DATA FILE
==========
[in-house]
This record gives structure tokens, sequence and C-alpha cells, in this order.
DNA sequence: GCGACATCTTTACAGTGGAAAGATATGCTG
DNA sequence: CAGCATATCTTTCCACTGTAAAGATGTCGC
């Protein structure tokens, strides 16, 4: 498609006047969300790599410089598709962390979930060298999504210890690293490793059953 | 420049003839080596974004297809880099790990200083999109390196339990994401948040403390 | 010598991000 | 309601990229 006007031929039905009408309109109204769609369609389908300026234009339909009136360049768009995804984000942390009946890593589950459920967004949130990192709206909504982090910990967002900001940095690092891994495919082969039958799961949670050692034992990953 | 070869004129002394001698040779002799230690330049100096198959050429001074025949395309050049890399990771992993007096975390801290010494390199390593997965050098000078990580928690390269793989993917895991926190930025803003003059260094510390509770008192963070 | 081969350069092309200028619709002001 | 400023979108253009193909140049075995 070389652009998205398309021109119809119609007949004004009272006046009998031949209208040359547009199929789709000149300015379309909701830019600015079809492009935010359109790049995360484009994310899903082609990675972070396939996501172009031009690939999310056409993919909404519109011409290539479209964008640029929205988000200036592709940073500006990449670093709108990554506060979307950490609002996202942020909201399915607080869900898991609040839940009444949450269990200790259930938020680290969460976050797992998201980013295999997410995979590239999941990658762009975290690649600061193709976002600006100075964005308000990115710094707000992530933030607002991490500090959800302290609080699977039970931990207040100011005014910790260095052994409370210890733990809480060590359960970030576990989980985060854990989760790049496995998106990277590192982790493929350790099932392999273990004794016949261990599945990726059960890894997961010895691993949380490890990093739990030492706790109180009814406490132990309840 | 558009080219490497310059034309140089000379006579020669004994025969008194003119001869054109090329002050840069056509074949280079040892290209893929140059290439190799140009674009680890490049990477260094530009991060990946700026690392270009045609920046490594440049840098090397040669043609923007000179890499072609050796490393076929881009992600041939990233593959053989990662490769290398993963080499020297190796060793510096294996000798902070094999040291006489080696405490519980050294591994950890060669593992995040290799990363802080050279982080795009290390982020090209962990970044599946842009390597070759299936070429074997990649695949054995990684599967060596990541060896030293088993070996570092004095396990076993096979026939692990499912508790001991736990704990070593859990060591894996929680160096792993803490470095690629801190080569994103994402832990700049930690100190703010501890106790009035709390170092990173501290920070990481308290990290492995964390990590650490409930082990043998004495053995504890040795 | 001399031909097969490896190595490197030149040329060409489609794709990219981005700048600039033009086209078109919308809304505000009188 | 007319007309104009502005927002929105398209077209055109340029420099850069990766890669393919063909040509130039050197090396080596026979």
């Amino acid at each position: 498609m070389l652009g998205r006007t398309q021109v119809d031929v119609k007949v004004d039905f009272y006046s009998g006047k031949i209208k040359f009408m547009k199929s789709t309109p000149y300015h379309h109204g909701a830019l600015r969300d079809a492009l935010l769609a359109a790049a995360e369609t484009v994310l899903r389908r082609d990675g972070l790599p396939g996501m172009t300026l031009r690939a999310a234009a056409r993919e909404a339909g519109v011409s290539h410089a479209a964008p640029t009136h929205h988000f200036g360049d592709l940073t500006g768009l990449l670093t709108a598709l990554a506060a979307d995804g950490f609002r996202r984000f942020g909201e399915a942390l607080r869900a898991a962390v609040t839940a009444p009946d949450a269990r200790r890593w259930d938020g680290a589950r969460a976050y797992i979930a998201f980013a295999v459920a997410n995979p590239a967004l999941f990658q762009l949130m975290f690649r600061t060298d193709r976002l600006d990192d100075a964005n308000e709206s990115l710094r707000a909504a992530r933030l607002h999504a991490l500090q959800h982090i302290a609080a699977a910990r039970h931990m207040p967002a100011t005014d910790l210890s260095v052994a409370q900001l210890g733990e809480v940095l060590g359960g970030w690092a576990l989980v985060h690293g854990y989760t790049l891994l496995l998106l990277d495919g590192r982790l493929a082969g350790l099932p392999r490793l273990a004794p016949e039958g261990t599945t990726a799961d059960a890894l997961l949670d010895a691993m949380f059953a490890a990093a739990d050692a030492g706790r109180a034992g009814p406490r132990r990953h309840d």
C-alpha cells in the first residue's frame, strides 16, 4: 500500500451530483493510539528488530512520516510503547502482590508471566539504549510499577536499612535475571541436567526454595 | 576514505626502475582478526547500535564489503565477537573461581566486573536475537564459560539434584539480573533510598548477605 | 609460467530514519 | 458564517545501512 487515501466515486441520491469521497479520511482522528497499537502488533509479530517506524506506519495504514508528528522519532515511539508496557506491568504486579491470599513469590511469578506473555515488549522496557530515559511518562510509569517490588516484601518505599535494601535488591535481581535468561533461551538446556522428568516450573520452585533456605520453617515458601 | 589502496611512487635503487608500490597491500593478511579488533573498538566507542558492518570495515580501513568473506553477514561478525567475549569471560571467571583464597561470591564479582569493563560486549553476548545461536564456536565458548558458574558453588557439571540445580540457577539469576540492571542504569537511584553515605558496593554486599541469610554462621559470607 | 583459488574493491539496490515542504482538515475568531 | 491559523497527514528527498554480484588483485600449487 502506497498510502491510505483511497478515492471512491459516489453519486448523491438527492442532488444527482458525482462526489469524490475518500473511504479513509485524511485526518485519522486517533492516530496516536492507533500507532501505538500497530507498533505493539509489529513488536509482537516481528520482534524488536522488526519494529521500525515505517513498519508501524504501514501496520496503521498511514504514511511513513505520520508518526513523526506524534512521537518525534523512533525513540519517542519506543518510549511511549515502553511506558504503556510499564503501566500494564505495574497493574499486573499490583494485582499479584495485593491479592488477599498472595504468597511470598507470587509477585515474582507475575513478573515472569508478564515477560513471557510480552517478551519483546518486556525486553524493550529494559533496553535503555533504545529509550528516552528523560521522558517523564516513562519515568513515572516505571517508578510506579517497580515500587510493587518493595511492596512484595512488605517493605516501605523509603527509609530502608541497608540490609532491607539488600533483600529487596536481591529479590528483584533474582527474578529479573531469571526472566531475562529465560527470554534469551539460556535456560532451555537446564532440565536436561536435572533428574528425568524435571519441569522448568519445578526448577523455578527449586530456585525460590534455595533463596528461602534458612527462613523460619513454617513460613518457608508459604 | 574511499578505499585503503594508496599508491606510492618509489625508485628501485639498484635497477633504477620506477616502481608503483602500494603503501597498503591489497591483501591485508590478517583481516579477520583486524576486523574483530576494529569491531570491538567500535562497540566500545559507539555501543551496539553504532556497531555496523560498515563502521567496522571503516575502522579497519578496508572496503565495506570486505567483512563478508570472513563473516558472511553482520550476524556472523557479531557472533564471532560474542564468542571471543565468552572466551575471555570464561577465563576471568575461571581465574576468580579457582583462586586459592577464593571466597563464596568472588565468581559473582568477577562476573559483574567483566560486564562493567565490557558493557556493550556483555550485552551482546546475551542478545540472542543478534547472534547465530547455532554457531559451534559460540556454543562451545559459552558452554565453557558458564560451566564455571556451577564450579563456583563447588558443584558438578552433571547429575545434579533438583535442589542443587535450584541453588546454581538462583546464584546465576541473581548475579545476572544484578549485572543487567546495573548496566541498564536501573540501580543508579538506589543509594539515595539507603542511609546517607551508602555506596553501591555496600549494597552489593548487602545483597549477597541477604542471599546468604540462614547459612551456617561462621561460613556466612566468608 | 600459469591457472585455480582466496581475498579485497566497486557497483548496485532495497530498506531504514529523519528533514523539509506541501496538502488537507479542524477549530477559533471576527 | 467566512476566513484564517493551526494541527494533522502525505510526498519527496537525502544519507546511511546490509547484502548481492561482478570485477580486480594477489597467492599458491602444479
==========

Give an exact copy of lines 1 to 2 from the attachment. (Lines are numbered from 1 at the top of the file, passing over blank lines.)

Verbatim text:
[in-house]
This record gives structure tokens, sequence and C-alpha cells, in this order.